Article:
On Feb. 11, Microsoft Corp. (MSFT) announced that the first company in charge of powering their debut smartphone will be their ostensible rival, Google, Inc. (GOOG) . While the move highlights the fact that their own mobile OS falls short of Google‘s Android, it does indicate that Microsoft is willing to swallow their pride in exchange for a superior product, which should bode well for them in the long run.
The phone, which will be manufactured by Microsoft’s forthcoming hardware subsidiary it acquired from Nokia Corp. (NOK) , is expected to be targeted at emerging markets and young domestic users, akin to the Apple, Inc. (AAPL) iPhone 5c. While a name for the Android smartphone has not been officially released, rumors peg the new product as being named the Nokia X or the Normandy.
Microsoft still plans on utilizing their OS for a forthcoming higher-end phone. However, in a push to get the most out of their Nokia acquisition, Microsoft is willing to eat crow and use the well-established Android on the lower-end Nokia X/Normandy.
Microsoft’s purchase of Nokia’s hardware division is expected to close sometime early this year.
The move certainly admits that Microsoft is spread a little too thin, and highlights how divergent the tech giant has become. While enterprise software makes up the bulk of Microsoft’s revenue, the company now can claim interests in search (Bing), gaming (Xbox), and smartphone manufacturing.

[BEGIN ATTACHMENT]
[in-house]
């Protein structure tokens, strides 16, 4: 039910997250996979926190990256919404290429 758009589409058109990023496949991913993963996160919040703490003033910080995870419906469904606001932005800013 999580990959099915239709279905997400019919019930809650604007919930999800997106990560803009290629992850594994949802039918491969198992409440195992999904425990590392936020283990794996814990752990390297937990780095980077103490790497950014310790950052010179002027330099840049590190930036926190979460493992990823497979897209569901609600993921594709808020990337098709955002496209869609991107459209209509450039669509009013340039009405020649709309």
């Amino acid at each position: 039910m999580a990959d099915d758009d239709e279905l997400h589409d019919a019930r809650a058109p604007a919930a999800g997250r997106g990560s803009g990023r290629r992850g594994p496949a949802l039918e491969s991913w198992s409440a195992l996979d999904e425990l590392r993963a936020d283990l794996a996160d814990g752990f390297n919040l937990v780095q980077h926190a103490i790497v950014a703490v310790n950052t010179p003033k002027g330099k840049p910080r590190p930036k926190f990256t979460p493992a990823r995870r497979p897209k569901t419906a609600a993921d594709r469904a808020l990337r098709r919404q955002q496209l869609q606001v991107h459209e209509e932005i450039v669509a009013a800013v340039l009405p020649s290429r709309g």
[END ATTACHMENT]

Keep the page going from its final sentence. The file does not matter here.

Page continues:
It’s also the first big announcement made under the tenure of new Microsoft CEO Satya Nadella, who two days prior officially replaced the much-maligned Steve Ballmer. Nadella has already come under pressure from activist investors to spin off divisions like Xbox and Bing to focus on enterprise. At the same time, internal politics make the prospect of shipping off Ballmer’s babies (Ballmer is still on the board) highly unlikely.
The Nokia decision, while certainly primarily engineered before Nadella took the helm, shows the company is willing to find a compromise between shuttling the less developed divisions and sinking too much money into R&D to push products that aren’t market ready.
By midday trading Microsoft had notched a 1.09 percent gain to hit $37.20 a share.
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